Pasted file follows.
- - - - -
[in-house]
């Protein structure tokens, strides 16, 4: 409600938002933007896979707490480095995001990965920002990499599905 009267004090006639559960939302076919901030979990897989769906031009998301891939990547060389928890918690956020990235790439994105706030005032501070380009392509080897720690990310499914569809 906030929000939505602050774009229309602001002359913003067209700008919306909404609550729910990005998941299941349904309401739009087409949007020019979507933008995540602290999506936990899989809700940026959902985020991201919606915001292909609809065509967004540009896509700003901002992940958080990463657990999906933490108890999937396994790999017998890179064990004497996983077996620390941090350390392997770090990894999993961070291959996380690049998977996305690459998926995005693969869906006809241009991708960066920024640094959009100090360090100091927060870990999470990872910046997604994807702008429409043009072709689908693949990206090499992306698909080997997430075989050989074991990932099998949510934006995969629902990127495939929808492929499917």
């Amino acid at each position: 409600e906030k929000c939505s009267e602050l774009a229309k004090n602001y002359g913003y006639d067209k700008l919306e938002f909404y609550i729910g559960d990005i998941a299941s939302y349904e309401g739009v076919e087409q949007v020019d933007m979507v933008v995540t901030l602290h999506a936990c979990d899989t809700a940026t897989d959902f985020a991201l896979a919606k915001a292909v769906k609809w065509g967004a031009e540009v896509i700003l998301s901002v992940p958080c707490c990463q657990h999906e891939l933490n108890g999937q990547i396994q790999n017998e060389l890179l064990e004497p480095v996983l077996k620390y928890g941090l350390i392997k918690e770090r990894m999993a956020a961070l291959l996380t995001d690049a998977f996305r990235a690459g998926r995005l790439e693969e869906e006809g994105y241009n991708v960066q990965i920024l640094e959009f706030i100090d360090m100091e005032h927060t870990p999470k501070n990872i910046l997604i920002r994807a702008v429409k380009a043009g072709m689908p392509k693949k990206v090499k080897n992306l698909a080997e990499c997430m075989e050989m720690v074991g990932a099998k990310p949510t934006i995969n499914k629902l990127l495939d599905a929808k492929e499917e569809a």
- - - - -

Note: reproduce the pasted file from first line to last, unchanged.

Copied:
[in-house]
């Protein structure tokens, strides 16, 4: 409600938002933007896979707490480095995001990965920002990499599905 009267004090006639559960939302076919901030979990897989769906031009998301891939990547060389928890918690956020990235790439994105706030005032501070380009392509080897720690990310499914569809 906030929000939505602050774009229309602001002359913003067209700008919306909404609550729910990005998941299941349904309401739009087409949007020019979507933008995540602290999506936990899989809700940026959902985020991201919606915001292909609809065509967004540009896509700003901002992940958080990463657990999906933490108890999937396994790999017998890179064990004497996983077996620390941090350390392997770090990894999993961070291959996380690049998977996305690459998926995005693969869906006809241009991708960066920024640094959009100090360090100091927060870990999470990872910046997604994807702008429409043009072709689908693949990206090499992306698909080997997430075989050989074991990932099998949510934006995969629902990127495939929808492929499917």
């Amino acid at each position: 409600e906030k929000c939505s009267e602050l774009a229309k004090n602001y002359g913003y006639d067209k700008l919306e938002f909404y609550i729910g559960d990005i998941a299941s939302y349904e309401g739009v076919e087409q949007v020019d933007m979507v933008v995540t901030l602290h999506a936990c979990d899989t809700a940026t897989d959902f985020a991201l896979a919606k915001a292909v769906k609809w065509g967004a031009e540009v896509i700003l998301s901002v992940p958080c707490c990463q657990h999906e891939l933490n108890g999937q990547i396994q790999n017998e060389l890179l064990e004497p480095v996983l077996k620390y928890g941090l350390i392997k918690e770090r990894m999993a956020a961070l291959l996380t995001d690049a998977f996305r990235a690459g998926r995005l790439e693969e869906e006809g994105y241009n991708v960066q990965i920024l640094e959009f706030i100090d360090m100091e005032h927060t870990p999470k501070n990872i910046l997604i920002r994807a702008v429409k380009a043009g072709m689908p392509k693949k990206v090499k080897n992306l698909a080997e990499c997430m075989e050989m720690v074991g990932a099998k990310p949510t934006i995969n499914k629902l990127l495939d599905a929808k492929e499917e569809a």